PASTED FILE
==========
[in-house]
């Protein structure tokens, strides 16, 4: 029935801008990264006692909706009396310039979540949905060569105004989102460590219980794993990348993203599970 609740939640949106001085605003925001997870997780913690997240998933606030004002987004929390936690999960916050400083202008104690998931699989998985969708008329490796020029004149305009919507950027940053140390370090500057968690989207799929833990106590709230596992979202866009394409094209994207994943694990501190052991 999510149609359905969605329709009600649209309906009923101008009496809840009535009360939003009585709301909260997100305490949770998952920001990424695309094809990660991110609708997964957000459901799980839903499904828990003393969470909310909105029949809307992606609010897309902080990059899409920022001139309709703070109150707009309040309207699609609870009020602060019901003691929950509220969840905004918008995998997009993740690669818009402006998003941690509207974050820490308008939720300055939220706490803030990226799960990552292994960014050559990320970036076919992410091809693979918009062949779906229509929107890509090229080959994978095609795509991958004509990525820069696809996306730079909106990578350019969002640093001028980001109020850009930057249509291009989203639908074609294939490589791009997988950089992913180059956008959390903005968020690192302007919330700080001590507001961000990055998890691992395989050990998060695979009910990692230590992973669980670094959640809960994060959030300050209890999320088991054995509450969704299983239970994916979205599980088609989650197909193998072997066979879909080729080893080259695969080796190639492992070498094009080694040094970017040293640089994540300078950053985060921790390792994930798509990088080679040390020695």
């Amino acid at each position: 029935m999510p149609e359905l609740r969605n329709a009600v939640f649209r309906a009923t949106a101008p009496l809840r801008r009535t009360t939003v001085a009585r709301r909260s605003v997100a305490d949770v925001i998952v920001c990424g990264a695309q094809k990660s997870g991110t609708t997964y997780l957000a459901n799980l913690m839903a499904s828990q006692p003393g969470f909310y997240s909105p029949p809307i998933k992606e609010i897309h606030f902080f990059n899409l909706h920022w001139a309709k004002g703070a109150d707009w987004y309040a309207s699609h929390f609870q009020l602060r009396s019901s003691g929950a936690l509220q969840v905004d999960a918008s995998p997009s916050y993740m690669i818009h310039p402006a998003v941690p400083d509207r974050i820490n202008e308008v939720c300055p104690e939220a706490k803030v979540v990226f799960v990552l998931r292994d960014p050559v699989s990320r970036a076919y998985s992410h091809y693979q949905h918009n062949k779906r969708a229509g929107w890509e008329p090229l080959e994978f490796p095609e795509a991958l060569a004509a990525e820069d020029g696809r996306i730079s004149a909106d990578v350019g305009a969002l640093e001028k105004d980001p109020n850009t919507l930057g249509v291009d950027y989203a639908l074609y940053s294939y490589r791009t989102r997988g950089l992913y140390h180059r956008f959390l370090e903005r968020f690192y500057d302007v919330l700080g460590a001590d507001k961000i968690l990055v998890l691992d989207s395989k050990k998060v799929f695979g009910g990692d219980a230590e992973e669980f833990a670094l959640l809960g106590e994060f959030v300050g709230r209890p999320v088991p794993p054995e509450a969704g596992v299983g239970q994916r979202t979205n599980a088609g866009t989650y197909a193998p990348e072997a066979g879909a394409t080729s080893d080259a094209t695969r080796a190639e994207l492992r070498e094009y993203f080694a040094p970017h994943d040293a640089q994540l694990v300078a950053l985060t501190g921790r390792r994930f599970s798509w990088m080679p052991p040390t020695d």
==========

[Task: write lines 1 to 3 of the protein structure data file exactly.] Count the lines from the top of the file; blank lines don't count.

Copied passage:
[in-house]
């Protein structure tokens, strides 16, 4: 029935801008990264006692909706009396310039979540949905060569105004989102460590219980794993990348993203599970 609740939640949106001085605003925001997870997780913690997240998933606030004002987004929390936690999960916050400083202008104690998931699989998985969708008329490796020029004149305009919507950027940053140390370090500057968690989207799929833990106590709230596992979202866009394409094209994207994943694990501190052991 999510149609359905969605329709009600649209309906009923101008009496809840009535009360939003009585709301909260997100305490949770998952920001990424695309094809990660991110609708997964957000459901799980839903499904828990003393969470909310909105029949809307992606609010897309902080990059899409920022001139309709703070109150707009309040309207699609609870009020602060019901003691929950509220969840905004918008995998997009993740690669818009402006998003941690509207974050820490308008939720300055939220706490803030990226799960990552292994960014050559990320970036076919992410091809693979918009062949779906229509929107890509090229080959994978095609795509991958004509990525820069696809996306730079909106990578350019969002640093001028980001109020850009930057249509291009989203639908074609294939490589791009997988950089992913180059956008959390903005968020690192302007919330700080001590507001961000990055998890691992395989050990998060695979009910990692230590992973669980670094959640809960994060959030300050209890999320088991054995509450969704299983239970994916979205599980088609989650197909193998072997066979879909080729080893080259695969080796190639492992070498094009080694040094970017040293640089994540300078950053985060921790390792994930798509990088080679040390020695």
């Amino acid at each position: 029935m999510p149609e359905l609740r969605n329709a009600v939640f649209r309906a009923t949106a101008p009496l809840r801008r009535t009360t939003v001085a009585r709301r909260s605003v997100a305490d949770v925001i998952v920001c990424g990264a695309q094809k990660s997870g991110t609708t997964y997780l957000a459901n799980l913690m839903a499904s828990q006692p003393g969470f909310y997240s909105p029949p809307i998933k992606e609010i897309h606030f902080f990059n899409l909706h920022w001139a309709k004002g703070a109150d707009w987004y309040a309207s699609h929390f609870q009020l602060r009396s019901s003691g929950a936690l509220q969840v905004d999960a918008s995998p997009s916050y993740m690669i818009h310039p402006a998003v941690p400083d509207r974050i820490n202008e308008v939720c300055p104690e939220a706490k803030v979540v990226f799960v990552l998931r292994d960014p050559v699989s990320r970036a076919y998985s992410h091809y693979q949905h918009n062949k779906r969708a229509g929107w890509e008329p090229l080959e994978f490796p095609e795509a991958l060569a004509a990525e820069d020029g696809r996306i730079s004149a909106d990578v350019g305009a969002l640093e001028k105004d980001p109020n850009t919507l930057g249509v291009d950027y989203a639908l074609y940053s294939y490589r791009t989102r997988g950089l992913y140390h180059r956008f959390l370090e903005r968020f690192y500057d302007v919330l700080g460590a001590d507001k961000i968690l990055v998890l691992d989207s395989k050990k998060v799929f695979g009910g990692d219980a230590e992973e669980f833990a670094l959640l809960g106590e994060f959030v300050g709230r209890p999320v088991p794993p054995e509450a969704g596992v299983g239970q994916r979202t979205n599980a088609g866009t989650y197909a193998p990348e072997a066979g879909a394409t080729s080893d080259a094209t695969r080796a190639e994207l492992r070498e094009y993203f080694a040094p970017h994943d040293a640089q994540l694990v300078a950053l985060t501190g921790r390792r994930f599970s798509w990088m080679p052991p040390t020695d």